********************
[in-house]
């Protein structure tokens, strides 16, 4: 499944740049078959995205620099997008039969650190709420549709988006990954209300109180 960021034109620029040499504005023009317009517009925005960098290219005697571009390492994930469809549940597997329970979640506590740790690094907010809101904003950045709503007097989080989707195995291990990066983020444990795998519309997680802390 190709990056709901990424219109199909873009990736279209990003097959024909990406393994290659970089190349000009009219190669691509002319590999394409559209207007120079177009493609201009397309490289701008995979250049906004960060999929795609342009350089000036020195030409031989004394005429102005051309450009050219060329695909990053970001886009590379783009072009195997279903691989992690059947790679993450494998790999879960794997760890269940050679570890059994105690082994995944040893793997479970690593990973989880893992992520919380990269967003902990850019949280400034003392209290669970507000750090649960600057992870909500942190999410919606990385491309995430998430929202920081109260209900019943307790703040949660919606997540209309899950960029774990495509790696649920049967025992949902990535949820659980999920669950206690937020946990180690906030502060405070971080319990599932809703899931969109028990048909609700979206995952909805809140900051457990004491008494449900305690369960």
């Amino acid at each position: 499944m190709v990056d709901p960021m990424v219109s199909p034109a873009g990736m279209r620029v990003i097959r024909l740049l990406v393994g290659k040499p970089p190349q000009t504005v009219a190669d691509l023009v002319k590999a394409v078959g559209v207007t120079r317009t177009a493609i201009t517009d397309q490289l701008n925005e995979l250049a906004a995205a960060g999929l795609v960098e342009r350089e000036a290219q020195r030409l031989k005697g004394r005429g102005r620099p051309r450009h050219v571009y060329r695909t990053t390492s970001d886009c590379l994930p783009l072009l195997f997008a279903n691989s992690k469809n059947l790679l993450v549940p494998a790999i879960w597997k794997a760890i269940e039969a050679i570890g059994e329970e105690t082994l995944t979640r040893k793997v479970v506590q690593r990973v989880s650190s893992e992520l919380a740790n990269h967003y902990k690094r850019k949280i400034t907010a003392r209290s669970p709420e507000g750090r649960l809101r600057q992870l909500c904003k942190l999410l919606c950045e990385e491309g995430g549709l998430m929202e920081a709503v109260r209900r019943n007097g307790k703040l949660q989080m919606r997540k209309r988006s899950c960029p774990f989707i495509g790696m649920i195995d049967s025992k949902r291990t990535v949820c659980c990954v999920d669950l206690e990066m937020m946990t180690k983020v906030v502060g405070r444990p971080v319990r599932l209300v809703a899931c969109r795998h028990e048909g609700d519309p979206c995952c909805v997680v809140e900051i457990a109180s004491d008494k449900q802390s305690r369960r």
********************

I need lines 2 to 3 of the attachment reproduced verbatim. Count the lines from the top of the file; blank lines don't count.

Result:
């Protein structure tokens, strides 16, 4: 499944740049078959995205620099997008039969650190709420549709988006990954209300109180 960021034109620029040499504005023009317009517009925005960098290219005697571009390492994930469809549940597997329970979640506590740790690094907010809101904003950045709503007097989080989707195995291990990066983020444990795998519309997680802390 190709990056709901990424219109199909873009990736279209990003097959024909990406393994290659970089190349000009009219190669691509002319590999394409559209207007120079177009493609201009397309490289701008995979250049906004960060999929795609342009350089000036020195030409031989004394005429102005051309450009050219060329695909990053970001886009590379783009072009195997279903691989992690059947790679993450494998790999879960794997760890269940050679570890059994105690082994995944040893793997479970690593990973989880893992992520919380990269967003902990850019949280400034003392209290669970507000750090649960600057992870909500942190999410919606990385491309995430998430929202920081109260209900019943307790703040949660919606997540209309899950960029774990495509790696649920049967025992949902990535949820659980999920669950206690937020946990180690906030502060405070971080319990599932809703899931969109028990048909609700979206995952909805809140900051457990004491008494449900305690369960």
């Amino acid at each position: 499944m190709v990056d709901p960021m990424v219109s199909p034109a873009g990736m279209r620029v990003i097959r024909l740049l990406v393994g290659k040499p970089p190349q000009t504005v009219a190669d691509l023009v002319k590999a394409v078959g559209v207007t120079r317009t177009a493609i201009t517009d397309q490289l701008n925005e995979l250049a906004a995205a960060g999929l795609v960098e342009r350089e000036a290219q020195r030409l031989k005697g004394r005429g102005r620099p051309r450009h050219v571009y060329r695909t990053t390492s970001d886009c590379l994930p783009l072009l195997f997008a279903n691989s992690k469809n059947l790679l993450v549940p494998a790999i879960w597997k794997a760890i269940e039969a050679i570890g059994e329970e105690t082994l995944t979640r040893k793997v479970v506590q690593r990973v989880s650190s893992e992520l919380a740790n990269h967003y902990k690094r850019k949280i400034t907010a003392r209290s669970p709420e507000g750090r649960l809101r600057q992870l909500c904003k942190l999410l919606c950045e990385e491309g995430g549709l998430m929202e920081a709503v109260r209900r019943n007097g307790k703040l949660q989080m919606r997540k209309r988006s899950c960029p774990f989707i495509g790696m649920i195995d049967s025992k949902r291990t990535v949820c659980c990954v999920d669950l206690e990066m937020m946990t180690k983020v906030v502060g405070r444990p971080v319990r599932l209300v809703a899931c969109r795998h028990e048909g609700d519309p979206c995952c909805v997680v809140e900051i457990a109180s004491d008494k449900q802390s305690r369960r």